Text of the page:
I think this cause issues to update the list of versions correctly into the Epics. So we have consistencies and sometimes although we see from the comments that the Epic # is retrieved and the correct Story's version should be added, IT'S NOT ADDED and the Epic missing 1 or 2 versions.

I hope I was clear in my explanation, but if not clear I can clear and send screenshots from my rules.

The way I am thinking to solve this it to add safe-guards when executing the branching so we have some order on rule executions (Rule #3) when executed on the same Story:

Rule Execution_1 of Epic_1->Story_X and Rule Execution_2 of Epic_2->Story X is run in parallel, better that Rule_Execution_2 delayed or executed after Rule_Execution_1.

This is a limitation because of the solution I chose to use custom field in a Story, I couldn't find other solution to store some info and re-use and also can trigger a rule.

Mykenna Cepek Community Leader Jun 21, 2021

One workaround I can see, given the capabilities of Automation today, is to switch your ruleset from being trigger-based to being timing-based. The downside is that the fields you are maintaining (e.g. FixVersion) will not be updated ASAP, but merely "soon". For example:

  • Rule 1 triggers every 15 minutes to scan for Stories with changed FixVersions since the rule last ran. It updates the FixVersions in Epics as needed, then quits.
  • Rule 2 triggers 5 minutes after Rule 1, and does its thing (finding Epics changed since it last ran, and updating child Stories).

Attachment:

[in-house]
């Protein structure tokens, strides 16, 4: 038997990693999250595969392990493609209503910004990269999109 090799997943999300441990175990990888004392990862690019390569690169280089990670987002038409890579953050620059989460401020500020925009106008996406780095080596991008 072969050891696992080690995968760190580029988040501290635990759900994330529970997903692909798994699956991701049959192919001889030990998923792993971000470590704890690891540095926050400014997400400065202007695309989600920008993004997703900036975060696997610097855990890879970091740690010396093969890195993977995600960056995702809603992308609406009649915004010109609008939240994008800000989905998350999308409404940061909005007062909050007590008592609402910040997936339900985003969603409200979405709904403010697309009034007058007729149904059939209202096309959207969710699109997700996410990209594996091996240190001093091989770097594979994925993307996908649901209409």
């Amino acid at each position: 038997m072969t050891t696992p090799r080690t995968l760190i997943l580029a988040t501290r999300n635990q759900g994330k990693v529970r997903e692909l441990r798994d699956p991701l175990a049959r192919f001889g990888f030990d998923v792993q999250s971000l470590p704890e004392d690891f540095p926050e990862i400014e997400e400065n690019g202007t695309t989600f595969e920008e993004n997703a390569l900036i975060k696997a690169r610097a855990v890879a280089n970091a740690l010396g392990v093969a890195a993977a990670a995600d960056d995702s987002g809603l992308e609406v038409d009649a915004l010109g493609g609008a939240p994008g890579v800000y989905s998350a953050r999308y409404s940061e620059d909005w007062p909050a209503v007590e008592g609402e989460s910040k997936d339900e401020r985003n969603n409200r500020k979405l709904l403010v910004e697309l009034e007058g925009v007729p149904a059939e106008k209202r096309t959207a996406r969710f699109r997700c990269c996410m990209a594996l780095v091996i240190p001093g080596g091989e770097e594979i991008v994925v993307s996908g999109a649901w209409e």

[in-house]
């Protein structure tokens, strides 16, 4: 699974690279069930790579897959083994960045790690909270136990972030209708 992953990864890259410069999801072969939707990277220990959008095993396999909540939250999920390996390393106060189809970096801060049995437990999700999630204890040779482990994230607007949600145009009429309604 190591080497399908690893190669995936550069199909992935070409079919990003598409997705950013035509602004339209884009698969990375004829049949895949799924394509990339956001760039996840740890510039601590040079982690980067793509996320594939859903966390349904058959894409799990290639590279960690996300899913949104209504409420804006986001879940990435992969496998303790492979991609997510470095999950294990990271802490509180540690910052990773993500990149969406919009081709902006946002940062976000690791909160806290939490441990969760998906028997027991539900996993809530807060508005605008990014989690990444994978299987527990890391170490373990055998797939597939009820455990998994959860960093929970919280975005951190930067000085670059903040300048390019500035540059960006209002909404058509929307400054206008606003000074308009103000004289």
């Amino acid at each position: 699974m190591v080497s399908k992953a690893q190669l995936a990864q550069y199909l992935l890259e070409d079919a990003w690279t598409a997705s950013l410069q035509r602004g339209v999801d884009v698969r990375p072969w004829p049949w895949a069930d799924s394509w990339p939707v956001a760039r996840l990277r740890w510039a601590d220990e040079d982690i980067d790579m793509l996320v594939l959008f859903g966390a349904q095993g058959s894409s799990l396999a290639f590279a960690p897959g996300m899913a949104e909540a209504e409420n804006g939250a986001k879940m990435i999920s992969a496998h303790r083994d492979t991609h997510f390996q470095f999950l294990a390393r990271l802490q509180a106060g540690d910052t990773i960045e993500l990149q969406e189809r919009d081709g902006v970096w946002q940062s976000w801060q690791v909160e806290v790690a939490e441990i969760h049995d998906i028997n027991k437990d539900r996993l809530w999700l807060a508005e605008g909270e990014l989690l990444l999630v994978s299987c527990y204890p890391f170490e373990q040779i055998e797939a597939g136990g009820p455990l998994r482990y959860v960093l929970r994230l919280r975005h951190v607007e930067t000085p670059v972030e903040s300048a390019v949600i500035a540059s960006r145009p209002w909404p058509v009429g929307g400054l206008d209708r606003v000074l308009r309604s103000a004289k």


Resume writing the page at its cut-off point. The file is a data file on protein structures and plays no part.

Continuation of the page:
• Rule 3 triggers 5 minutes after Rule 2, and does its job.

So within 15 minutes, all your edits are complete for any given change.

Advantages of this approach is that you have control over preventing the rules from running simultaneously, and the results should be much more predictable.

Some substantial assumptions for this to work:

  • You are on the Jira Premium or Enterprise plans (so that you don't hit the limits of Jira Automation rule executions per month).
  • All three rules use the Scheduled Trigger based on a cron job (to ensure even spacing throughout a given hour).
  • Each rule executes in 5 minutes or less.

That last one is tricky, but you can watch your rule execution times in the Audit Log. If necessary, you can increase from 15 minute to 20 minute cycles (or longer).

(Bonus points: have a rule time itself, and notify you if it exceeds it's "time box")

A core assumption in this approach is that by running frequently, there will be less work to do each run (and so each rule will complete more quickly). However, if you have other rules that might run and create a lot of work for Rule 1 (for example), then you'll have to tune this appropriately.

Mykenna Cepek Community Leader Jun 21, 2021

You definitely have a complicated use-case, with 3 rules potentially running at the same time, potentially reading and writing data from/to the same issues. This is a known problem (IMHO) with Automation, and one that is not easily solved.

Note that allowing rules to trigger when an issue changes is a great feature, but a subtle assumption is that rules execute quickly (kind of like an interrupt routine in operating system code is expected to complete its execution very quickly).

Full disclosure: I too have rules that sometimes run for many, many minutes.

One of the amazing things about Automation in Jira is that it can be used for these broad use-cases -- attempting to keep data synchronized across dozens or even hundreds of issues. And when all the logic is in a single rule, that can work.